Endometrial intraepithelial neoplasia

Endometrial intraepithelial neoplasia

Endometrial Intraepithelial Neoplasia, (EIN) is a premalignant lesion of the uterine lining that predisposes to endometrioid endometrial adenocarcinoma. It is composed of a collection of abnormal endometrial cells, arising from the glands that line the uterus, which have a tendency, over time to progress to the most common form of uterine cancer - endometrial adenocarcinoma, endometrioid type. =History=EIN lesions have been discovered by a combination of molecular, histologic, and clinical outcome studies beginning in the 1990s which provide a multifaceted characterization of this disease. They are a subset of a larger mixed group of lesions previously called "endometrial hyperplasia Mutter GL, Duska L, Crum CP. Endometrial Intraepithelial Neoplasia. In: Crum CP, Lee K, editors. Diagnostic Gynecologic and Obstetric Pathology. Philadelphia, PA: Saunders, 2005: 493-518.] Silverberg SG, Mutter GL, Kurman RJ, Kubik-Huch RA, Nogales F, Tavassoli FA. Tumors of the uterine corpus: epithelial tumors and related lesions. In: Tavassoli FA, Stratton MR, editors. WHO Classification of Tumors: Pathology and Genetics of Tumors of the Breast and Female Genital Organs. Lyon, France: IARC Press, 2003: 221-232.] " The EIN diagnostic schema is intended to replace the previous "endometrial hyperplasia" classification as defined by the World Health Organization in 1994, which have been separated into benign (benign endometrial hyperplasia) and premalignant (EIN) classes in accordance with their behavior and clinical management.
EIN should not be confused with an unrelated entity, serous intraepithelial carcinoma ("serous EIC"), which is an early stage of a different tumor type known as papillary serous adenocarcinoma that also occurs in the same location within the uterus.=Clinical Aspects =The average age at time of EIN diagnosis is approximately 52 years, compared to approximately 61 years for carcinoma. The timeframe and likelihood of EIN progression to cancer, however, is not constant amongst all women. Some cases of EIN are first detected as residual premalignant disease in women who already have carcinoma, whereas other EIN lesions disappear entirely and never lead to cancer. For this reason, treatment benefits and risks must be individualized for each patient under the guidance of an experienced physician.
Risk factors for development of EIN and the endometrioid type of endometrial carcinoma include exposure to estrogens without opposing progestins, obesity, diabetes, and rare hereditary conditions such as hereditary nonpolyposis colorectal cancer. Protective factors include use of combined oral contraceptive pills (low dose estrogen and progestin), and prior use of a contraceptive intrauterine device.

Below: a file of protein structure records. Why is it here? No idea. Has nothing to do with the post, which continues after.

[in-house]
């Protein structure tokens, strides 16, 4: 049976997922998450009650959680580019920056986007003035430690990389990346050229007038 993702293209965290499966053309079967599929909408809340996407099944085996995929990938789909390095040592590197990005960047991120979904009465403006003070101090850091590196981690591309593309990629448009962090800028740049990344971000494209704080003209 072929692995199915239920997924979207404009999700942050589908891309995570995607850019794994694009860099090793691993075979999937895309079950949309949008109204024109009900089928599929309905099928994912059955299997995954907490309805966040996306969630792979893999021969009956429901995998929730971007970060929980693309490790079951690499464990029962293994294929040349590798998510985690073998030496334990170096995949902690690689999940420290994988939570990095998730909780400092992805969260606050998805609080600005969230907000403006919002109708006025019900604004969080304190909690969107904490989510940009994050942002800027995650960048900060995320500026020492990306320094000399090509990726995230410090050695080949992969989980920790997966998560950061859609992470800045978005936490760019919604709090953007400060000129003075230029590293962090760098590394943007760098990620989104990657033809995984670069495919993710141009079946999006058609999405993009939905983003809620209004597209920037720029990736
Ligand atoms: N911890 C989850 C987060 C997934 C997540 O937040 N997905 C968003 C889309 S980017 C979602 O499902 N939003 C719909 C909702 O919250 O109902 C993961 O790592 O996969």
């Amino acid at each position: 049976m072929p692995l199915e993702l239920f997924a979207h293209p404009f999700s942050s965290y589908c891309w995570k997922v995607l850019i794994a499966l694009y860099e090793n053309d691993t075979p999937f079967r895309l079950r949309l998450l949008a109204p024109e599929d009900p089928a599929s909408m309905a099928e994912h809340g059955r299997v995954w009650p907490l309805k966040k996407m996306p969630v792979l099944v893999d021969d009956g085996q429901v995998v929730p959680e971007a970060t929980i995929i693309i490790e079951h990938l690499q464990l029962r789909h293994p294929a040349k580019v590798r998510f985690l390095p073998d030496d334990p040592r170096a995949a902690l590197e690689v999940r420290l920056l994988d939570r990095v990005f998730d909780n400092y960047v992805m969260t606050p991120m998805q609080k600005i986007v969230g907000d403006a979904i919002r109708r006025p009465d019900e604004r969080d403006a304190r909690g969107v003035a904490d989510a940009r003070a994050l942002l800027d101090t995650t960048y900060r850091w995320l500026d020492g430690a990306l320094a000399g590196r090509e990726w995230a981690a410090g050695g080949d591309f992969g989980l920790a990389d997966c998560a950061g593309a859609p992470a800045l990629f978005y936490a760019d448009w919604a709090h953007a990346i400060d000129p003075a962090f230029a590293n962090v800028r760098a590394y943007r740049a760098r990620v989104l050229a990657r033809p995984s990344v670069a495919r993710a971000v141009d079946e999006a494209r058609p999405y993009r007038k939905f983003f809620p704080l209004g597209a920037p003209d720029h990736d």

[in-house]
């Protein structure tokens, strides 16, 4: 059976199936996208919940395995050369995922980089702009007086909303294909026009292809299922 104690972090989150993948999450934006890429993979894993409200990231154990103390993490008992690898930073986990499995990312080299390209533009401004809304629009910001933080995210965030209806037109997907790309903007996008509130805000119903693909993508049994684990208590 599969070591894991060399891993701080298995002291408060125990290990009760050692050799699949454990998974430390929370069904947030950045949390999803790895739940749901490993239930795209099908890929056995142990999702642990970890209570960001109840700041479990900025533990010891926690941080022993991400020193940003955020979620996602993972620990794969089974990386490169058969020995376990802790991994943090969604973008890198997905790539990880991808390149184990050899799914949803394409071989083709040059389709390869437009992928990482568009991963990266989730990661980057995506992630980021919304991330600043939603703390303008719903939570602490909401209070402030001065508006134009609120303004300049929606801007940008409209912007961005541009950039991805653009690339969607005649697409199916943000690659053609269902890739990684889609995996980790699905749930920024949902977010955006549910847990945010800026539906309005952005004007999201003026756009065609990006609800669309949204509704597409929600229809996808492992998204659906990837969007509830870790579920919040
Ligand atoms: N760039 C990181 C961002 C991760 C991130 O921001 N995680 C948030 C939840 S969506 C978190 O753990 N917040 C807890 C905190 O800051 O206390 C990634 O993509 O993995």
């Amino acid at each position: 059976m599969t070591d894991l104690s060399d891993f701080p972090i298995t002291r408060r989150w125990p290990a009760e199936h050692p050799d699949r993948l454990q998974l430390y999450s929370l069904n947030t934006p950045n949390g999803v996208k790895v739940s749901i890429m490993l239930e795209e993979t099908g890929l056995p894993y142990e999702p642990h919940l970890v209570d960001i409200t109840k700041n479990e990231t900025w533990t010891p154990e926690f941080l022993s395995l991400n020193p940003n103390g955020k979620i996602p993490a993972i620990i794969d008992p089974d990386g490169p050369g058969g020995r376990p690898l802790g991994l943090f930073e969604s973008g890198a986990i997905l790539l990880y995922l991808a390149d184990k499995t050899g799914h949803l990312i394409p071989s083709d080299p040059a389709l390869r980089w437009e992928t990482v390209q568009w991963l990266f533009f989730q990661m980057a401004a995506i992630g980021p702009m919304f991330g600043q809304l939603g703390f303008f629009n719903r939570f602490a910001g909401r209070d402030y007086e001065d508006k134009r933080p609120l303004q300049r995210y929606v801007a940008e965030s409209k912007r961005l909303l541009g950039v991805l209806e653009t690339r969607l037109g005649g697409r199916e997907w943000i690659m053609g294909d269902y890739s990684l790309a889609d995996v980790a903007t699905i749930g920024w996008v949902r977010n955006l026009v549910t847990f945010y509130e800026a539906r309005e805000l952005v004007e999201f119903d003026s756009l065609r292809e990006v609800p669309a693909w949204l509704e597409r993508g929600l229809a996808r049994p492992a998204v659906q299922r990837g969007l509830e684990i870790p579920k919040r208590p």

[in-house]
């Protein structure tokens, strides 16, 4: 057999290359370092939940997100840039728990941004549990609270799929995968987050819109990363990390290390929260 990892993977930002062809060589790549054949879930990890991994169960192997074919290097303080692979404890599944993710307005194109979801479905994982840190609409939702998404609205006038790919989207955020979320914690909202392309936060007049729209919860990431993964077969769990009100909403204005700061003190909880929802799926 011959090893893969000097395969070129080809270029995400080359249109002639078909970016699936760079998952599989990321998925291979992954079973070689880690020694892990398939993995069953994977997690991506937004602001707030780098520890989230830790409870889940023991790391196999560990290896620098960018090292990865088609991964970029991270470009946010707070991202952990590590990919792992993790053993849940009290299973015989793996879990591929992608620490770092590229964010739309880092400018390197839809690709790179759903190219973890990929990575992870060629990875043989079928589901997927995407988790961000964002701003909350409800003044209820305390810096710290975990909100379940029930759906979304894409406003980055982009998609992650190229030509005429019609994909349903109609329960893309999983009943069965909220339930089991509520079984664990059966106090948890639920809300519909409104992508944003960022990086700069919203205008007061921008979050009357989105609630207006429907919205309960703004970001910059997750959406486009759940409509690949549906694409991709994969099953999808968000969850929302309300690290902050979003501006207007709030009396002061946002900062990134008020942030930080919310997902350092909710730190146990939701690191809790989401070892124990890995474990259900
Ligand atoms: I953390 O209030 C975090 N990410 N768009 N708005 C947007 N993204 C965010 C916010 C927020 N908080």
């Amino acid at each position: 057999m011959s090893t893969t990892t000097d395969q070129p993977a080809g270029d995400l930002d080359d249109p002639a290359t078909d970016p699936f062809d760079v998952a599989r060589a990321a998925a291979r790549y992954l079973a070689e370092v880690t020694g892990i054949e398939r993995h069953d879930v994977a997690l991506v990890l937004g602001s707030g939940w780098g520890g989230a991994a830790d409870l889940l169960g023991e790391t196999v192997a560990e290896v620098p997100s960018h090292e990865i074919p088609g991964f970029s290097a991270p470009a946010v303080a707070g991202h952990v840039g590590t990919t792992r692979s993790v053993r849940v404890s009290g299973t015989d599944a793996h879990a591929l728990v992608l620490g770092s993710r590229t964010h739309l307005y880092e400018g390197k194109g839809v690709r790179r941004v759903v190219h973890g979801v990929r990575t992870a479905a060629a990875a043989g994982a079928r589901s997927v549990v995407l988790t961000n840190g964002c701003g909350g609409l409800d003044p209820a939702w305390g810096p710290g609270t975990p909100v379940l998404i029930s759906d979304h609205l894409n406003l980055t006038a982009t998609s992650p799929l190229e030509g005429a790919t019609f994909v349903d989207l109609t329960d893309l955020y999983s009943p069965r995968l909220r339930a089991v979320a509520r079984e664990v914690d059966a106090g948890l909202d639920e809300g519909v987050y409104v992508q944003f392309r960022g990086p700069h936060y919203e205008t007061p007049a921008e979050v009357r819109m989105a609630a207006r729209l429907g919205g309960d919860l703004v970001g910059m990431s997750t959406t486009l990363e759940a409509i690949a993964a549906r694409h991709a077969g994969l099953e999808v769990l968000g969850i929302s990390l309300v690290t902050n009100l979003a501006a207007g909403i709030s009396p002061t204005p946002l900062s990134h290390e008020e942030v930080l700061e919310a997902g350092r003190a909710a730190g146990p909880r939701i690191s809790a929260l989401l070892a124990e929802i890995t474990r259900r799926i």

=Biology=EIN lesions demonstrate all of the behaviors and characteristics of a premalignant, or precancerous, lesion.
Precancer Features of EIN (Table I). The cells of an EIN lesion are genetically different than normal and malignant tissues, and have a distinctive appearance under the light microscope. EIN cells are already neoplastic, demonstrating a monoclonal growth pattern and clonally distributed mutations. Progression of EIN to carcinoma, effectively a conversion from a benign neoplasm to a malignant neoplasm, is accomplished through acquisition of additional mutations and accompanied by a change in behavior characterized by the ability to invade local tissues and metastasize to regional and distant sites.
Table I: Precancer Characteristics of EIN=References=External Links=

    Patient Resources
  • [http://www.cancer.org American Cancer Society]
  • [http://www.wcn.org Women's Cancer Network] an educational and research organization
  • [http://www.gog.org Gynecologic Oncology Group] an NIH-Funded research group that runs clinical trials
  • [http://oncolink.upenn.edu OncoLink] an excellent educational site from the U. of Pennsylvania
  • Find a board certified specialist at the [http://www.sgo.org Society of Gynecologic Oncologists]
    Pathology
  • [http://www.uscap.org US and Canadian Academy of Pathology]
  • [http://www.endometrium.org www.endometrium.org] a pathology site focusing on endometrial disease
    PTEN Gene
  • [http://www.cancerindex.org/geneweb/PTEN.htm Cancer Genetics Web] PTEN entry
  • [http://www.ncbi.nlm.nih.gov/entrez/query.fcgi?cmd=search&db=PubMed&term=PTEN+endometr* PTEN and the Endometrium at PubMed]
  • [http://www.ncbi.nlm.nih.gov/entrez/query.fcgi?db=gene&cmd=Retrieve&dopt=full_report&list_uids=5728 Entrez Gene] PTEN entry
    Other
  • [http://www.cancer.gov/cancer_information/ CancerNet] an NIH database with clinical and scientific information
  • [http://www.ncbi.nlm.nih.gov/entrez/query.fcgi?DB=pubmed PubMed] a search engine and database for Medical Literature

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